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When to Put Pot on the Ballot: 2014 or 2016?

Now that marijuana legalization initiatives have been approved in Colorado and Washington State, the big question for the marijuana reform movement is what should be the next move. Mainly, should there be a push to put similar legalization initiatives on the ballot in targeted states in 2014 or is it better to wait until the 2016 election?

It is an important strategic decision. Each initiative campaign requires a significant time and financial commitment. The close failure of an initiative can also run the risk of causing issue fatigue among voter,s forcing the community to wait several cycles before trying again. Without directly choosing a side, I want to present what seem to be the best arguments for each.

2014 – Moving as quickly as possible

  • The moral imperative – If you believe marijuana prohibition is bad policy that is needlessly hurting people then it can be argued that you have a duty to try to end it as soon as possible. You should not let bad policies persist a moment longer than absolutely necessary. There are a few states that might be able to narrowly approve a legalization measure in 2014.
  • Strike while the iron is hot – Support for legalization has grown steadily for the past two decades and it’s assumed support will continue to grow in the near future, but that might not be the case. It is possible that some new development in 2015, like say a strong federal response against Colorado and Washington State, could temporarily reverse this trend. If an initiative looks like it stands a decent chance of winning in 2014 it might make sense to seize the moment on the off chance that the support could drop before 2016.
  • Maintaining the momentum – People are currently excited about the recent victories but four years is a long time. If an initiative won in 2014 it could help keep the issue prominent.

2016 – Waiting for the best chance of success

  • A more favorable electorate – 2016 will be a presidential year election. Traditionally, presidential elections see much higher turnouts from young voters who tend be the strongest supporters of legalization. Post-election polling indicates that if California’s 2010 Proposition 19 had been on the ballot during a Presidential election it would have done roughly two percentage points better. That could easily make the difference between a narrow win and a narrow loss.
  • Support will likely keep growing – Polling shows support for legalization has been growing steadily for decades and it will likely continue to grow. Waiting just two extra years could make winning an initiative campaign noticeably easier.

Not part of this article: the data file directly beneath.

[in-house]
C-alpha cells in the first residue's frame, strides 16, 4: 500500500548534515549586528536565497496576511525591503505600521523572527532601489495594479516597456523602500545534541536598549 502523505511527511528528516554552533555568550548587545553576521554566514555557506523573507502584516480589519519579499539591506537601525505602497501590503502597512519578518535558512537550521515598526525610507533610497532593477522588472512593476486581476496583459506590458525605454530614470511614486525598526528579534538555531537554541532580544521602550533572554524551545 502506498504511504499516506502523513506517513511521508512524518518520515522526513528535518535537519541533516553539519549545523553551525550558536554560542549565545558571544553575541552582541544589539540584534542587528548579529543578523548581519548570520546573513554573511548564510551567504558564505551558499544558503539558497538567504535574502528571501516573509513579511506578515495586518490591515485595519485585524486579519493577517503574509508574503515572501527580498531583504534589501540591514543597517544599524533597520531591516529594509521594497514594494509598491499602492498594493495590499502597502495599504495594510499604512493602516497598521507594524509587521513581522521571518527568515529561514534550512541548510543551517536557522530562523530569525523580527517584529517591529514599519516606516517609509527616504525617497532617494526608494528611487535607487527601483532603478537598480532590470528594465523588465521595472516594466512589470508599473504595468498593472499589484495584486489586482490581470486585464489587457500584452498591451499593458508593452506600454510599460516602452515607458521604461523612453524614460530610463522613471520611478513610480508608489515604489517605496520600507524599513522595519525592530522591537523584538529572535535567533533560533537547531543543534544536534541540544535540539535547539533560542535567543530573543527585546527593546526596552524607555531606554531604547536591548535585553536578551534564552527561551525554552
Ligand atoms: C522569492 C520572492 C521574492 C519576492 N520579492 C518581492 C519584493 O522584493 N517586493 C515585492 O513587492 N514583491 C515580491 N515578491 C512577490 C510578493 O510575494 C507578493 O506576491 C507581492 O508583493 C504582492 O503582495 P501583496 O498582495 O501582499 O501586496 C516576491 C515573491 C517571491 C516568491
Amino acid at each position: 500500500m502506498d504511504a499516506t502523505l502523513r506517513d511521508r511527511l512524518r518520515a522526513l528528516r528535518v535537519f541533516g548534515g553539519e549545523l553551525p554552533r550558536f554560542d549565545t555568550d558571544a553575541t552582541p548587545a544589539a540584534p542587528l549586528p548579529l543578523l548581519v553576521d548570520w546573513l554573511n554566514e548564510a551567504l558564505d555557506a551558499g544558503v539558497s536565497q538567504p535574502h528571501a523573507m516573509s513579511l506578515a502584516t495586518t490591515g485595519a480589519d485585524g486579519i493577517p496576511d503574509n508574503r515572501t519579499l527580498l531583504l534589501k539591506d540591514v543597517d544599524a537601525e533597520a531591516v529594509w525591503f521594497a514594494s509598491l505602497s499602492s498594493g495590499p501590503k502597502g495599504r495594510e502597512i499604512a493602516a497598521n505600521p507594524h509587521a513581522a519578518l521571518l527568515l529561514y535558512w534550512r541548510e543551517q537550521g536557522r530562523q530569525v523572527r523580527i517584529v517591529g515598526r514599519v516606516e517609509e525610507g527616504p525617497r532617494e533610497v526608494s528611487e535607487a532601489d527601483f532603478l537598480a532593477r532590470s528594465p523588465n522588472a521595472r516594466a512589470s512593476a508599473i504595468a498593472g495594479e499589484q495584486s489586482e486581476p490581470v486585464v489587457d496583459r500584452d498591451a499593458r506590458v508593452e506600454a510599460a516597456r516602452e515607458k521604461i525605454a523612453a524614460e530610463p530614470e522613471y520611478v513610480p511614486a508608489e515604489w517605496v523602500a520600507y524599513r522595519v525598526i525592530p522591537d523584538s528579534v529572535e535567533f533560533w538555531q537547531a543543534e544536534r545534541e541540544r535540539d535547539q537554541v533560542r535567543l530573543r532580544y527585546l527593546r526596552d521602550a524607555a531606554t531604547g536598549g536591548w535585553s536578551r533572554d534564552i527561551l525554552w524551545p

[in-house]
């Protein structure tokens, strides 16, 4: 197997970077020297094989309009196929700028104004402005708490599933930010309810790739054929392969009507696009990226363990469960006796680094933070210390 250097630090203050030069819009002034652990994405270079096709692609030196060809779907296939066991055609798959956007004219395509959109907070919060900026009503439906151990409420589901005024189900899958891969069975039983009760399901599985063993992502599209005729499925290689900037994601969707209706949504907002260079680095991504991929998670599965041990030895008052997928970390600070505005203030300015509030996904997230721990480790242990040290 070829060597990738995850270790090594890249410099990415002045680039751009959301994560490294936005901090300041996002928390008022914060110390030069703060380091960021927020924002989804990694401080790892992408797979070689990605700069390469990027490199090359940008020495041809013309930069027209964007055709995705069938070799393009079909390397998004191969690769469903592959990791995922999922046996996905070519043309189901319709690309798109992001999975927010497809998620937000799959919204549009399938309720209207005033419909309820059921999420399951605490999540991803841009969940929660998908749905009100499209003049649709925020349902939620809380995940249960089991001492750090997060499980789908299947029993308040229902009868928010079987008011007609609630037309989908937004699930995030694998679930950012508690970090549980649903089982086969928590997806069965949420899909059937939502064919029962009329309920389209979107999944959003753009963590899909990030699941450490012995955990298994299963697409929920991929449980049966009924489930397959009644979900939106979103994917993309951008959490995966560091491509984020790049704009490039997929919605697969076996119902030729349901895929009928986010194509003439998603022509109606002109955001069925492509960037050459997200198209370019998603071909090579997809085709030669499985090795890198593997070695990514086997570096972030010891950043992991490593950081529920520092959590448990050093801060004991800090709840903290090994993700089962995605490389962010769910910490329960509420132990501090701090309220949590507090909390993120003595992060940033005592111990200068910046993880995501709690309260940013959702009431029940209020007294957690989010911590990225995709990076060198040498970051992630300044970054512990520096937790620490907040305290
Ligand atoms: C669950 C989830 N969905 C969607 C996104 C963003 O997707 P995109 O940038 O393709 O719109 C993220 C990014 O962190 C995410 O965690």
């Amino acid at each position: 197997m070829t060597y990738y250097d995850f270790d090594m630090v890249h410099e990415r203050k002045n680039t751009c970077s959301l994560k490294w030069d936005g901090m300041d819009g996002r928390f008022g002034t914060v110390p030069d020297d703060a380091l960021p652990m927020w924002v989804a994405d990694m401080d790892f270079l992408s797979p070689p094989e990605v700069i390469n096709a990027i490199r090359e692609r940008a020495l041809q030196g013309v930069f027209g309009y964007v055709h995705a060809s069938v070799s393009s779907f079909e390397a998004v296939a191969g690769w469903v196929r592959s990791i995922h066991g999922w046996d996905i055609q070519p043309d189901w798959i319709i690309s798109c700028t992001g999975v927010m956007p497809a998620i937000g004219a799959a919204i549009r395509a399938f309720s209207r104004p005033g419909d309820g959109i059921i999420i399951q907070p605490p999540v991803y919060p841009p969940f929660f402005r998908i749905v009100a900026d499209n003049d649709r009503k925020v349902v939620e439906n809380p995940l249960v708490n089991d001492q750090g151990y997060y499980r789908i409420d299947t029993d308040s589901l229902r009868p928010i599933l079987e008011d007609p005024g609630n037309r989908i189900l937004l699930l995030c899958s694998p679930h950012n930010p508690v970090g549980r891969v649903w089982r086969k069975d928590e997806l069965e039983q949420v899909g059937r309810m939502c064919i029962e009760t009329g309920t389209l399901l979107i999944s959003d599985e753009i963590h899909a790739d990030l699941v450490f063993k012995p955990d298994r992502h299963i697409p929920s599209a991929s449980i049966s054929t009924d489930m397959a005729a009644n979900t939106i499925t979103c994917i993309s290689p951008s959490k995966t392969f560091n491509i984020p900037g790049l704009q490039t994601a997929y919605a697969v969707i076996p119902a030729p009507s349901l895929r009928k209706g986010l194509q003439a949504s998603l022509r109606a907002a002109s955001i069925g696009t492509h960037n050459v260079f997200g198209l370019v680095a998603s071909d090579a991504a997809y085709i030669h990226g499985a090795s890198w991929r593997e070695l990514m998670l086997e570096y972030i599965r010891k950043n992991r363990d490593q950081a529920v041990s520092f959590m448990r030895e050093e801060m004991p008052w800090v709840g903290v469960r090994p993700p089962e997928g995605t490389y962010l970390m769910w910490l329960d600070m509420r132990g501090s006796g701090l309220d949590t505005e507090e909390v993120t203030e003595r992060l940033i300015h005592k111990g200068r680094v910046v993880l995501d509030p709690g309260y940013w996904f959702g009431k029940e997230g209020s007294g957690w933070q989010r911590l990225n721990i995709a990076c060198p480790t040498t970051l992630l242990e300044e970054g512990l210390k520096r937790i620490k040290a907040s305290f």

• More time to build support – Part of why Amendment 64 did so well in Colorado is that activists in the state had spend years laying the groundwork. The extra time could be used to better prepare for the campaign.
  • A premature loss could destroy the national narrative – The recent victories have created the national perception that legalization has momentum, but if the next set of initiative campaigns happened prematurely and failed, that could ruin this narrative. This narrative perception is very important because less than half the states allow initiatives and eventually the issue will need to be dealt with at the federal level. For legalization to spread to non-initiative states legislators need to feel there is a broad wave of support for change.
  • Potential for a friendly presidential nominee – With support for legalization growing there is a good chance at least some of the presidential hopefuls in 2o16 might try to curry favor with young people on the issue. People might be more inclined to vote for a legalization initiative if at least one of the presidential candidates promised not to use the federal law enforcement to interfere.

A the moment there seems to be some coalescing around the strategy of waiting until 2016. At the recent NORML conference in California there was mostly agreement among activists that 2016 was the best time for a legalization initiative. In addition, MPP is currently planning to focus most of its state-wide initiative efforts on getting ready for 2016. It is still roughly a year before any decision will need to be made so of course everything is subject to change based on new developments.

Photo by marijuana2007b under Creative Commons license.

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Jon Walker

Jon Walker

Jonathan Walker grew up in New Jersey. He graduated from Wesleyan University in 2006. He is an expert on politics, health care and drug policy. He is also the author of After Legalization and Cobalt Slave, and a Futurist writer at